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EDUCATION REPORT - May 8, 2003: Teacher of the Year - 2003-05-07

This is the VOA Special English Education Report.

A schoolteacher from the American state of Alabama will spend the next year as an international ambassador for education. Betsy Rogers was just chosen Teacher of the Year in the United States. President Bush honored her last week at the White House. As Teacher of the Year, Missus Rogers will travel around the country and elsewhere to urge better continuing training for teachers.

Betsy Rogers has taught for twenty-two years. She teaches first and second grade at a very small school near Birmingham, Alabama. The school is called Leeds Elementary. Her students, ages five through seven, are mostly poor.

To Betsy Rogers, the possibilities of education are endless. She urges other teachers never to decide that a student simply cannot learn something. Instead, she urges teachers to try new methods of explanation.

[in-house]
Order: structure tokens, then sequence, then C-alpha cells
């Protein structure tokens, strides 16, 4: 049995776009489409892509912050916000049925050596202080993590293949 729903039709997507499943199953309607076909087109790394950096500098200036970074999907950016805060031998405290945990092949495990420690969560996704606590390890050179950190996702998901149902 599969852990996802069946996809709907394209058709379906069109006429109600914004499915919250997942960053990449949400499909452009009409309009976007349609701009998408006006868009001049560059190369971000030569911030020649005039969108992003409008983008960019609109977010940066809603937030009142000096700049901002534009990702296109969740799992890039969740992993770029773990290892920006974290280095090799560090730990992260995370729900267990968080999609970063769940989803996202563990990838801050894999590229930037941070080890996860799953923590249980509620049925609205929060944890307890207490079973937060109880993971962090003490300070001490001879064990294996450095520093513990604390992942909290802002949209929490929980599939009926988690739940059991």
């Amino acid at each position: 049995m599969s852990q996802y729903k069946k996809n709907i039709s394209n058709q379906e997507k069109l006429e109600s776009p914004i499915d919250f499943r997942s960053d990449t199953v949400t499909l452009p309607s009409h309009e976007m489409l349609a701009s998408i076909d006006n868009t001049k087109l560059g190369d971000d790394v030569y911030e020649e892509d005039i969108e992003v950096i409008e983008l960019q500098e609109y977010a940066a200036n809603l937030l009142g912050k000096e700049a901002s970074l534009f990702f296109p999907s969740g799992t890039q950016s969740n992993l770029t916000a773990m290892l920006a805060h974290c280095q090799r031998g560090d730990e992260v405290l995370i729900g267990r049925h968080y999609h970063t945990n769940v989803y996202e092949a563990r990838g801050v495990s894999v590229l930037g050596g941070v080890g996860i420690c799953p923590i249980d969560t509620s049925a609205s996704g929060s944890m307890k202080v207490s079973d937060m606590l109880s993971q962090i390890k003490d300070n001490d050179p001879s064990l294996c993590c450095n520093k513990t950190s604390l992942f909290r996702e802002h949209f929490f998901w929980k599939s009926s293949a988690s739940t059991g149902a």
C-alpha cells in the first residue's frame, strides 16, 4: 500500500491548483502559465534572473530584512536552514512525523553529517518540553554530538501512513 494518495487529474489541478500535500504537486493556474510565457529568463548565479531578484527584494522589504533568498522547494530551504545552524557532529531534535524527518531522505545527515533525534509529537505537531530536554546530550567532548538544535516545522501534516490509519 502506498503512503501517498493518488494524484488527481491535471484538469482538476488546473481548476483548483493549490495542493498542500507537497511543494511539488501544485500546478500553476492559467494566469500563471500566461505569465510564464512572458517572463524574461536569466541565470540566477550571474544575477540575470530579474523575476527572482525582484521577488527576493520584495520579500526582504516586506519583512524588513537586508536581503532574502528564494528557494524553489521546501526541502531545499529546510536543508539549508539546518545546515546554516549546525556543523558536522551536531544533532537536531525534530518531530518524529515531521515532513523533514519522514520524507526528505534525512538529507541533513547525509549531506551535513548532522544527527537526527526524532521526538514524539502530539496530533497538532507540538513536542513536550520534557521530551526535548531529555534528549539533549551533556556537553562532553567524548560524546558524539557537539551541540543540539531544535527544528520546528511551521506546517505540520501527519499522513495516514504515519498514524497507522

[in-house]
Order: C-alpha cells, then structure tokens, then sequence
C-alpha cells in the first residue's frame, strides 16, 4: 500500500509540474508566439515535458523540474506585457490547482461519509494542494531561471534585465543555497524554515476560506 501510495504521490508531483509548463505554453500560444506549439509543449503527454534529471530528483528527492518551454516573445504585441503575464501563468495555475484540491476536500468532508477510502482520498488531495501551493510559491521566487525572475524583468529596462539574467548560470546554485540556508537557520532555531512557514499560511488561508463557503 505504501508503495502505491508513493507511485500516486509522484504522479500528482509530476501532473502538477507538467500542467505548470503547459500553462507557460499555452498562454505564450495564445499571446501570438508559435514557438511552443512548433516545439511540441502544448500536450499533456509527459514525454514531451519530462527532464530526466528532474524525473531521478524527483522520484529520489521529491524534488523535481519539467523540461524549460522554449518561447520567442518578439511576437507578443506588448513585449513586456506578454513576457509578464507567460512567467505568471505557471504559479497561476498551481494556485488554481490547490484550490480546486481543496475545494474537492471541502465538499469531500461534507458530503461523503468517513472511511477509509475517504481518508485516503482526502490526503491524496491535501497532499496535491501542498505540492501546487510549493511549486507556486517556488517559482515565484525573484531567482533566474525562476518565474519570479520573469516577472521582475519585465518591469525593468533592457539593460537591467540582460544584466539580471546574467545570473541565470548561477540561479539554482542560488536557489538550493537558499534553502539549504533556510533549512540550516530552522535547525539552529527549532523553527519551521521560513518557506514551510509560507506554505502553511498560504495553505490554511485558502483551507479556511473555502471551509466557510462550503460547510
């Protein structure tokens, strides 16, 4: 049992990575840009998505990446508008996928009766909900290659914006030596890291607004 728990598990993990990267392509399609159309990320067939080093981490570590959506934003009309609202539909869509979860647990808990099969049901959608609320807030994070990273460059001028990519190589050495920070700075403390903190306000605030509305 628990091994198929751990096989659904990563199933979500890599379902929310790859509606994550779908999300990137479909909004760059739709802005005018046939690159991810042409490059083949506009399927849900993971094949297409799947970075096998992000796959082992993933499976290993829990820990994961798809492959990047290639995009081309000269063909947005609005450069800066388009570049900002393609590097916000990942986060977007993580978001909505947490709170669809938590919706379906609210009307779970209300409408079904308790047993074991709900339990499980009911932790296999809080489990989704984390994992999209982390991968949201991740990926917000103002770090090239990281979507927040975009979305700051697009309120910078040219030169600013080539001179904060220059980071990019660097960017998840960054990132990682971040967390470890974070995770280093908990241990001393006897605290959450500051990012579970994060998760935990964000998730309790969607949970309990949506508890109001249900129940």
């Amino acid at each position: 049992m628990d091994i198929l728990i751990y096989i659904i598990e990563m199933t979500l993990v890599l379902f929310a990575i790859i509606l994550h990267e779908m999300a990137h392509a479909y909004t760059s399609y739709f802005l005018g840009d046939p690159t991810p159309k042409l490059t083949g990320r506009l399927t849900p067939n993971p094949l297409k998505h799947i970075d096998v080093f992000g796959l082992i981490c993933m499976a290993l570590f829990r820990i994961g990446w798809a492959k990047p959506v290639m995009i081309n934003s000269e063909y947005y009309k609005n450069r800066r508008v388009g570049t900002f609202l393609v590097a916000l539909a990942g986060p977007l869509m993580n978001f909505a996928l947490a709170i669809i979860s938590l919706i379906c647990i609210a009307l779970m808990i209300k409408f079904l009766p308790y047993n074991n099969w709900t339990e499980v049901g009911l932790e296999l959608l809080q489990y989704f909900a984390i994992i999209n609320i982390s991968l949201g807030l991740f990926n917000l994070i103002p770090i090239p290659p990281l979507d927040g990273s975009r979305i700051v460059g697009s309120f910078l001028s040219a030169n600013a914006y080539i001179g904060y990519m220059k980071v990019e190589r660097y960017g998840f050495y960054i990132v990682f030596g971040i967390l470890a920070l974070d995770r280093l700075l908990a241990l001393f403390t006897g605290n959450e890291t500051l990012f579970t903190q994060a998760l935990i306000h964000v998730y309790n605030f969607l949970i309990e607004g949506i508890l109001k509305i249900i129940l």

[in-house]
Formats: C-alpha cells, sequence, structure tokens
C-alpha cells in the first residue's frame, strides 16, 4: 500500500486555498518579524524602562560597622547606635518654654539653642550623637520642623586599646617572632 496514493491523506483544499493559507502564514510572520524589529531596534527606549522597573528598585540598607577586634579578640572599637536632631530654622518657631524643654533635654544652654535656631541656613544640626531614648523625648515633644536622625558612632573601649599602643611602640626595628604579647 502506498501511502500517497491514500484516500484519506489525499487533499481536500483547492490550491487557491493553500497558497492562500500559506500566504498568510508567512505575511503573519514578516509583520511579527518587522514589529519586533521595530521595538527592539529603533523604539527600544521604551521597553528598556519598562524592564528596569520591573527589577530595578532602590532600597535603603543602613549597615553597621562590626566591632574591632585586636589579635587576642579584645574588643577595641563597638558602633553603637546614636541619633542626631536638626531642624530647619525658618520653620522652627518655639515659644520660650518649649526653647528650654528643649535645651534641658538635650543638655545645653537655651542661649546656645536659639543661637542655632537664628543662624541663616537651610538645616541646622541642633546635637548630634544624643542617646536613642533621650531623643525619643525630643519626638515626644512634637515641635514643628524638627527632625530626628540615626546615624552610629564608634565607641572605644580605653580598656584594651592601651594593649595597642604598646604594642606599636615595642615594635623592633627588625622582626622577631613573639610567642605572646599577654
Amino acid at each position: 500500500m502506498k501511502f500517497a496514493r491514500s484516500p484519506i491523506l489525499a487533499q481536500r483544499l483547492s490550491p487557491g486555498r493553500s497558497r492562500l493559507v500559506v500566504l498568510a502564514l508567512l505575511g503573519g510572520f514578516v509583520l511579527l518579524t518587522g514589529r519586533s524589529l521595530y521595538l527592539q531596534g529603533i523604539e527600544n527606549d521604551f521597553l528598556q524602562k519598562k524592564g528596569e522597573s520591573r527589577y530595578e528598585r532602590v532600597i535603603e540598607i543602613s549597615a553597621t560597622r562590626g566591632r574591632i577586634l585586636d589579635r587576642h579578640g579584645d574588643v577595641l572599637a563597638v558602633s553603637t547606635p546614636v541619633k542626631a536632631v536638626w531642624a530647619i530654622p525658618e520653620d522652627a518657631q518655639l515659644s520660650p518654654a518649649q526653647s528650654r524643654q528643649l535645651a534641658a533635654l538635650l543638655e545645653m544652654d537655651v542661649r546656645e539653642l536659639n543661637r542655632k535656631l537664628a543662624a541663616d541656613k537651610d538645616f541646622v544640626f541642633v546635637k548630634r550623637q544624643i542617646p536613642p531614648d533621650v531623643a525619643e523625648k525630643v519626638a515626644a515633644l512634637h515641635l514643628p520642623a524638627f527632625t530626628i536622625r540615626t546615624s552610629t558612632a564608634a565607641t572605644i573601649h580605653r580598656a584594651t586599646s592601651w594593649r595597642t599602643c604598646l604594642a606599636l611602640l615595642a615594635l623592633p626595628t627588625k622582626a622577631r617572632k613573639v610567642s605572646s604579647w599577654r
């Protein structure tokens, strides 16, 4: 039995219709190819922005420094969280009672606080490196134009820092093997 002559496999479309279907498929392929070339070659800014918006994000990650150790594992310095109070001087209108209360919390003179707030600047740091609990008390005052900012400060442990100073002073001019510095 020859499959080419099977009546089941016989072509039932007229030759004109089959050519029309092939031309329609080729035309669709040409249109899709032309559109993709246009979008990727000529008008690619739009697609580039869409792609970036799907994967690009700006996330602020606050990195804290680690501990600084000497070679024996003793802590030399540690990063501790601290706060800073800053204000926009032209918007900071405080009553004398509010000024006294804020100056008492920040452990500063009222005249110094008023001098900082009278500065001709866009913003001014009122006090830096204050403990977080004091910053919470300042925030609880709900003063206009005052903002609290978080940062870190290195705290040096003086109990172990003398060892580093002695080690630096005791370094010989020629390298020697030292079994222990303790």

Missus Rogers says one of the main problems of schools that serve the poor is that they simply do not get enough money. She also wishes more teachers would work with poor children. She and her husband moved to a farm near Leeds Elementary in the early nineteen-eighties. They wanted their two sons to know poor children and those of other races. She has taught at the school ever since.

Betsy Rogers uses art, music and cooking as part of her daily teaching. She got the school to start a program where teachers follow students through the first and second grade. That way, the teachers can measure the children’s progress. This method is called “looping.” Other schools in Alabama now use this method.

Missus Rogers also takes an interest in her students’ lives beyond the classroom. She attends their parties and sports events. To communicate with the whole family, she even sends e-mail to parents.

Betsy Rogers was chosen for the national honor from among Teachers of the Year named by the fifty states. The Council of Chief State School Officers organizes the competition.

Missus Rogers graduated in nineteen-seventy-four from Samford University in Birmingham, Alabama. In the past five years, she has completed three more educational programs. She has earned the title of Doctor of Education.

This VOA Special English Education Report was written by Jerilyn Watson.